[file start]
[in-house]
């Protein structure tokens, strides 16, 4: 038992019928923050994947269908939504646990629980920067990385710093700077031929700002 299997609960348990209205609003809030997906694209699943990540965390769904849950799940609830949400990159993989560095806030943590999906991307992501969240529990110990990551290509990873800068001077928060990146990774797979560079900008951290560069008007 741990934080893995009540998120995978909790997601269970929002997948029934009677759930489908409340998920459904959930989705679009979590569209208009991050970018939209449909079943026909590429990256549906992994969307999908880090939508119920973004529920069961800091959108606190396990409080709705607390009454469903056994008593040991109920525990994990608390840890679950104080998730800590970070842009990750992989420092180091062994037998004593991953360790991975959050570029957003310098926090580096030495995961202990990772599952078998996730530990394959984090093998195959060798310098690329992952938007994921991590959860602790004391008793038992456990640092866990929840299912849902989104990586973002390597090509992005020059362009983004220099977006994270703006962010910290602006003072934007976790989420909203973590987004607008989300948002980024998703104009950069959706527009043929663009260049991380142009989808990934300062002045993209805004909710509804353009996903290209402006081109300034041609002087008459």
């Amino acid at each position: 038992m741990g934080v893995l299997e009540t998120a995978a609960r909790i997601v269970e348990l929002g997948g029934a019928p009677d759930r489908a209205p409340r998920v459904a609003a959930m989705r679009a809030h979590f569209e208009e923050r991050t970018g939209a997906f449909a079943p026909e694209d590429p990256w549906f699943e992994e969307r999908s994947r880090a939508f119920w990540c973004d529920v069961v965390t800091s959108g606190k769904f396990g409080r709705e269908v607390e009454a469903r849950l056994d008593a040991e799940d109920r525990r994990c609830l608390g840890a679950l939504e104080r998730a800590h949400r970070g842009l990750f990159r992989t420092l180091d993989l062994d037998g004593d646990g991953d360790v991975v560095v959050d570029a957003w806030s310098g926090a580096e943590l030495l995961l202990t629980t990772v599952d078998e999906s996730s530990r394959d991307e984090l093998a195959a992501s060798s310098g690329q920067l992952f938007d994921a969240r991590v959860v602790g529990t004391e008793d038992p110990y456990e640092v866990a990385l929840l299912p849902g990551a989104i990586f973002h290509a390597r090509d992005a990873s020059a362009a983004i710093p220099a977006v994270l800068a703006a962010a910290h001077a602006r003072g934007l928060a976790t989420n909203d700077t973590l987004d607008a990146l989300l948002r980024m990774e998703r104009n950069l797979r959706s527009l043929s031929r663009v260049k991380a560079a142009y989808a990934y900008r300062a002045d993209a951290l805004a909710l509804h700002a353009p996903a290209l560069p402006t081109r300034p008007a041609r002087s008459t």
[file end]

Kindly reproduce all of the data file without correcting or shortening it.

[in-house]
């Protein structure tokens, strides 16, 4: 038992019928923050994947269908939504646990629980920067990385710093700077031929700002 299997609960348990209205609003809030997906694209699943990540965390769904849950799940609830949400990159993989560095806030943590999906991307992501969240529990110990990551290509990873800068001077928060990146990774797979560079900008951290560069008007 741990934080893995009540998120995978909790997601269970929002997948029934009677759930489908409340998920459904959930989705679009979590569209208009991050970018939209449909079943026909590429990256549906992994969307999908880090939508119920973004529920069961800091959108606190396990409080709705607390009454469903056994008593040991109920525990994990608390840890679950104080998730800590970070842009990750992989420092180091062994037998004593991953360790991975959050570029957003310098926090580096030495995961202990990772599952078998996730530990394959984090093998195959060798310098690329992952938007994921991590959860602790004391008793038992456990640092866990929840299912849902989104990586973002390597090509992005020059362009983004220099977006994270703006962010910290602006003072934007976790989420909203973590987004607008989300948002980024998703104009950069959706527009043929663009260049991380142009989808990934300062002045993209805004909710509804353009996903290209402006081109300034041609002087008459």
């Amino acid at each position: 038992m741990g934080v893995l299997e009540t998120a995978a609960r909790i997601v269970e348990l929002g997948g029934a019928p009677d759930r489908a209205p409340r998920v459904a609003a959930m989705r679009a809030h979590f569209e208009e923050r991050t970018g939209a997906f449909a079943p026909e694209d590429p990256w549906f699943e992994e969307r999908s994947r880090a939508f119920w990540c973004d529920v069961v965390t800091s959108g606190k769904f396990g409080r709705e269908v607390e009454a469903r849950l056994d008593a040991e799940d109920r525990r994990c609830l608390g840890a679950l939504e104080r998730a800590h949400r970070g842009l990750f990159r992989t420092l180091d993989l062994d037998g004593d646990g991953d360790v991975v560095v959050d570029a957003w806030s310098g926090a580096e943590l030495l995961l202990t629980t990772v599952d078998e999906s996730s530990r394959d991307e984090l093998a195959a992501s060798s310098g690329q920067l992952f938007d994921a969240r991590v959860v602790g529990t004391e008793d038992p110990y456990e640092v866990a990385l929840l299912p849902g990551a989104i990586f973002h290509a390597r090509d992005a990873s020059a362009a983004i710093p220099a977006v994270l800068a703006a962010a910290h001077a602006r003072g934007l928060a976790t989420n909203d700077t973590l987004d607008a990146l989300l948002r980024m990774e998703r104009n950069l797979r959706s527009l043929s031929r663009v260049k991380a560079a142009y989808a990934y900008r300062a002045d993209a951290l805004a909710l509804h700002a353009p996903a290209l560069p402006t081109r300034p008007a041609r002087s008459t």